The choice of communication method depends on the specific requirements and constraints of the application. It is important to ensure proper synchronization and error handling to avoid race conditions and deadlocks.

Can Two Threads Execute Two Methods (Static and Non-Static) Concurrently?

Yes, two threads can execute two methods (static and non-static) concurrently in a multi-threaded environment. However, care should be taken when accessing shared resources to avoid race conditions and other synchronization issues. It's important to properly synchronize access to shared resources using locks or other thread-safe mechanisms to ensure correct results and prevent unexpected behavior.

Purpose of the finalize() Method

The `finalize()` method is a special method in Java that is called by the garbage collector when an object is no longer referenced and needs to be cleaned up. Its purpose is to perform any final cleanup actions for an object before it is deleted from memory. This method is typically used to release any external resources that the object may have acquired, such as open files or network connections. It is important to note that the `finalize()` method may not always be called, and there is no guarantee as to when it will be called. Therefore, any critical cleanup actions should be handled separately to ensure that they are always performed when necessary.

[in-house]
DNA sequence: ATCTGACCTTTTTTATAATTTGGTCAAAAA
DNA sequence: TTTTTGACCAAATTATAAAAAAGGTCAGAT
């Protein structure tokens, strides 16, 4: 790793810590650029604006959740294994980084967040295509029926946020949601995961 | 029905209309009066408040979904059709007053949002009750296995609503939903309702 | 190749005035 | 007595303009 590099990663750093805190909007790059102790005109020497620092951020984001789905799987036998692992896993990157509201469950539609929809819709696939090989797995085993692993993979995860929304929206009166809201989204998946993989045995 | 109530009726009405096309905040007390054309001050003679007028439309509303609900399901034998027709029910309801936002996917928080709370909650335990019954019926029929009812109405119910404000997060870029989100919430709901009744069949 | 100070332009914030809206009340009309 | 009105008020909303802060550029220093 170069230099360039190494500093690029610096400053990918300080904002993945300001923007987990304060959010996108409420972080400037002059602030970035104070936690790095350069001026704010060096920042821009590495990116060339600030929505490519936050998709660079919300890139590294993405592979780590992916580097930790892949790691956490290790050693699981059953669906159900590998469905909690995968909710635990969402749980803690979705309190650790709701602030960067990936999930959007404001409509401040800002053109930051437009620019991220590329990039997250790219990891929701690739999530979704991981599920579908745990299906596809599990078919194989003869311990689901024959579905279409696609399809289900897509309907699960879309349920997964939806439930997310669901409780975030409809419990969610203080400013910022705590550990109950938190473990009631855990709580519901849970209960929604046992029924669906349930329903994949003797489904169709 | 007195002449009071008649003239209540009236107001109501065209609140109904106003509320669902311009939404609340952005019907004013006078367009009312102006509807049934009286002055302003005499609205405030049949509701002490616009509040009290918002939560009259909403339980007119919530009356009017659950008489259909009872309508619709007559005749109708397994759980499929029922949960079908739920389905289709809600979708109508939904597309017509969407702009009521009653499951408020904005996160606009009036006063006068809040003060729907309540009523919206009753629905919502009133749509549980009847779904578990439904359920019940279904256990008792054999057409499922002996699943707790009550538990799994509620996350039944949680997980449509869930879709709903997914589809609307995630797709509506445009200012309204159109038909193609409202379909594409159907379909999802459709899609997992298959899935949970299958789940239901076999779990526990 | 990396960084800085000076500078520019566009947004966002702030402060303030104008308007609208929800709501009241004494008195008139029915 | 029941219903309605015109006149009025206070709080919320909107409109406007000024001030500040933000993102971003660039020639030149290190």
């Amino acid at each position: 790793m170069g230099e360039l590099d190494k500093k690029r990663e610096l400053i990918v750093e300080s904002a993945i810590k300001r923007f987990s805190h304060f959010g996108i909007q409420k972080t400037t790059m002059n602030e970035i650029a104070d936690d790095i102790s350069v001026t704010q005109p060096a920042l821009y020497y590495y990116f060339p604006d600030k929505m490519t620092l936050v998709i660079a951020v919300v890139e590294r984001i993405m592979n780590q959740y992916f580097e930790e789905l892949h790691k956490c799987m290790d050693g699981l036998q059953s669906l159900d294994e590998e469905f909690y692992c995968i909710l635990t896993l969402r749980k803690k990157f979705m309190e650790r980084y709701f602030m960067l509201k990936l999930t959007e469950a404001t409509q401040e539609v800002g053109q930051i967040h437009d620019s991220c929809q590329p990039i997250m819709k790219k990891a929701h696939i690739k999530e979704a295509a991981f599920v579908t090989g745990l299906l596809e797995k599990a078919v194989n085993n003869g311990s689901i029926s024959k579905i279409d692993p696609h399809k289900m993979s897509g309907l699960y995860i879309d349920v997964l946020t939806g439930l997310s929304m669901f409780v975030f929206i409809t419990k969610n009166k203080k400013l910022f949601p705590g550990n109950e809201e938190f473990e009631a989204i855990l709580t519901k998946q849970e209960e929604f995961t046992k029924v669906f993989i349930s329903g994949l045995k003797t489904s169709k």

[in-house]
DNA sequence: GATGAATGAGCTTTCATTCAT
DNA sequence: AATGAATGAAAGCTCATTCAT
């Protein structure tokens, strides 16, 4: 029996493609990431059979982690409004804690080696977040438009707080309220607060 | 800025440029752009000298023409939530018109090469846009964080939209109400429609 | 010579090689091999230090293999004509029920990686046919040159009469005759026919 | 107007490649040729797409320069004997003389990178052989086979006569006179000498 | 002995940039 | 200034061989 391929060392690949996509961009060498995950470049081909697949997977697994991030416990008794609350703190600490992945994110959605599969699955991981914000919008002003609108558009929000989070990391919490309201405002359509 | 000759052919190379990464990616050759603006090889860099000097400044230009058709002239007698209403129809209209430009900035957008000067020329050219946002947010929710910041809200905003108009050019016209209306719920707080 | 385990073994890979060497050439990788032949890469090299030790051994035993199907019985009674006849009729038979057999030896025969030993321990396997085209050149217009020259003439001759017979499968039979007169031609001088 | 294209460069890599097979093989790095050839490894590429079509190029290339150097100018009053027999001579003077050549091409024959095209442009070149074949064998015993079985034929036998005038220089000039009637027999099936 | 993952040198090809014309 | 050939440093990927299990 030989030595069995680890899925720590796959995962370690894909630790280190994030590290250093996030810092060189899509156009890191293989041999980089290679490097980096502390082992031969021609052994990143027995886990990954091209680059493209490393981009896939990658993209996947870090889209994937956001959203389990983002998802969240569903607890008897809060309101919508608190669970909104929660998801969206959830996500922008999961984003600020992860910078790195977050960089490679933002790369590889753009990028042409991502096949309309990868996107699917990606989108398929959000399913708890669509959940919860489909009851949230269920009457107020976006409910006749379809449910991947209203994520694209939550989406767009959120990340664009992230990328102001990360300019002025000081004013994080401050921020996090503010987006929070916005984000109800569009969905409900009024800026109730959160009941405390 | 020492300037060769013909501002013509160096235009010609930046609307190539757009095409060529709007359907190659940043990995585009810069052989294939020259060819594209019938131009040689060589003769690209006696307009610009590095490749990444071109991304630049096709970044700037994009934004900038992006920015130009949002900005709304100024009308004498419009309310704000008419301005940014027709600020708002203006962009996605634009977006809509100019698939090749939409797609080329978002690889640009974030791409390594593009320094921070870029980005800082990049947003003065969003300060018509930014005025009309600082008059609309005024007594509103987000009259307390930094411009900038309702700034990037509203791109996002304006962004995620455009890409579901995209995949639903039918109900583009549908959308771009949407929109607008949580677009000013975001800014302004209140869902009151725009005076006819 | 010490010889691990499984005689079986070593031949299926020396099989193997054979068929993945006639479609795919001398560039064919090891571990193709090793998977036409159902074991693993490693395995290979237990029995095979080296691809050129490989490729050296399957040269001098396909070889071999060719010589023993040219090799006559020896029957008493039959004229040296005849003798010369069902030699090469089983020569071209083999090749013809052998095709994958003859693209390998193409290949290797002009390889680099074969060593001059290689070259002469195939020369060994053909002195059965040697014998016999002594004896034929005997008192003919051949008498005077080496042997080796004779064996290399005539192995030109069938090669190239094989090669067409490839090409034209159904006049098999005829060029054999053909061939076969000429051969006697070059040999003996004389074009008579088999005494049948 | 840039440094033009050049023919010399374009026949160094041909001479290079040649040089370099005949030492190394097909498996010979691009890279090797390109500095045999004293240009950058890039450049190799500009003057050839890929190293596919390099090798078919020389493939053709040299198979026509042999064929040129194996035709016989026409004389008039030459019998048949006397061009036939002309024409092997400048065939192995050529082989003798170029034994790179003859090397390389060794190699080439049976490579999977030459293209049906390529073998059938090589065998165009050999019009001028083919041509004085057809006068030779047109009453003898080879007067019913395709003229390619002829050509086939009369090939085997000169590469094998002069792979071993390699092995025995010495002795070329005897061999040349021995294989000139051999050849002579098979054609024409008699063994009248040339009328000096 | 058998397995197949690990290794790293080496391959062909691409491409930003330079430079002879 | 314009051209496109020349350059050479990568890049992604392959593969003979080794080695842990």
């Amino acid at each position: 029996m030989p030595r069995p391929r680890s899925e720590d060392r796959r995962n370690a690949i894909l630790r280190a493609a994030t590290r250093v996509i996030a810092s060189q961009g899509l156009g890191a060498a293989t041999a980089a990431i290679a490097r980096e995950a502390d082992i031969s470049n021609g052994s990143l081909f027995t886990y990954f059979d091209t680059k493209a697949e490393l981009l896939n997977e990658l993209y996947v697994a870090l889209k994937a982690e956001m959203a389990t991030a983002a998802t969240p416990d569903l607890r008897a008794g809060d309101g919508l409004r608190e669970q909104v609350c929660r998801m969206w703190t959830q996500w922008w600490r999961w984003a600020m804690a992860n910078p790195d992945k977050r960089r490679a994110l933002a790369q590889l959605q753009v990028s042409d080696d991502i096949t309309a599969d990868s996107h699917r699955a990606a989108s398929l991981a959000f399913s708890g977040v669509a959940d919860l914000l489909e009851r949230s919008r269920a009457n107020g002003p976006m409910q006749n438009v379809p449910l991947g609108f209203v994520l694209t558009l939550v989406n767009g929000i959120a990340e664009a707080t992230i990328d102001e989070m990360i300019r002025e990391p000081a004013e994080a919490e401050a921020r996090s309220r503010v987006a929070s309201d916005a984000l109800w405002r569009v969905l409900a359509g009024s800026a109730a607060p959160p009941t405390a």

Multithreading Interview Questions for Experienced Java Developers

Question 21: What is the process of synchronization and why is it used?

  Synchronization is the process of controlling the access to shared resources in a multithreaded environment. It ensures that only one thread can access the shared resource at a time, preventing race conditions and inconsistent data. Synchronization is used to maintain thread safety and prevent deadlock from occurring when multiple threads are accessing the same resource simultaneously.

Synchronized Method vs Synchronized Block

In Java, a synchronized method is a method that is locked whenever a thread executes it. A synchronized block, on the other hand, is a block of code that is locked by a monitor object.

Synchronized methods are more convenient to use, but they may lead to contention if the lock is held for an extended period of time. Synchronized blocks, on the other hand, are more flexible and can help in cases where finer-grained control over locking is needed.

In general, it is recommended to use synchronized blocks instead of synchronized methods, as they offer better control over locking and minimize contention. However, the choice between the two ultimately depends on the requirements of the individual use case.

Thread Starvation

Thread starvation is a scenario in multithreading where a particular thread is unable to acquire necessary resources and thus cannot progress. This can occur due to various reasons such as improper resource allocation, faulty logic, or low resource availability. When a thread is starved, it can lead to a deadlock or other synchronization issues. It is important to design thread-safe code to prevent thread starvation and ensure efficient multithreading.

Livelock: Definition and Consequences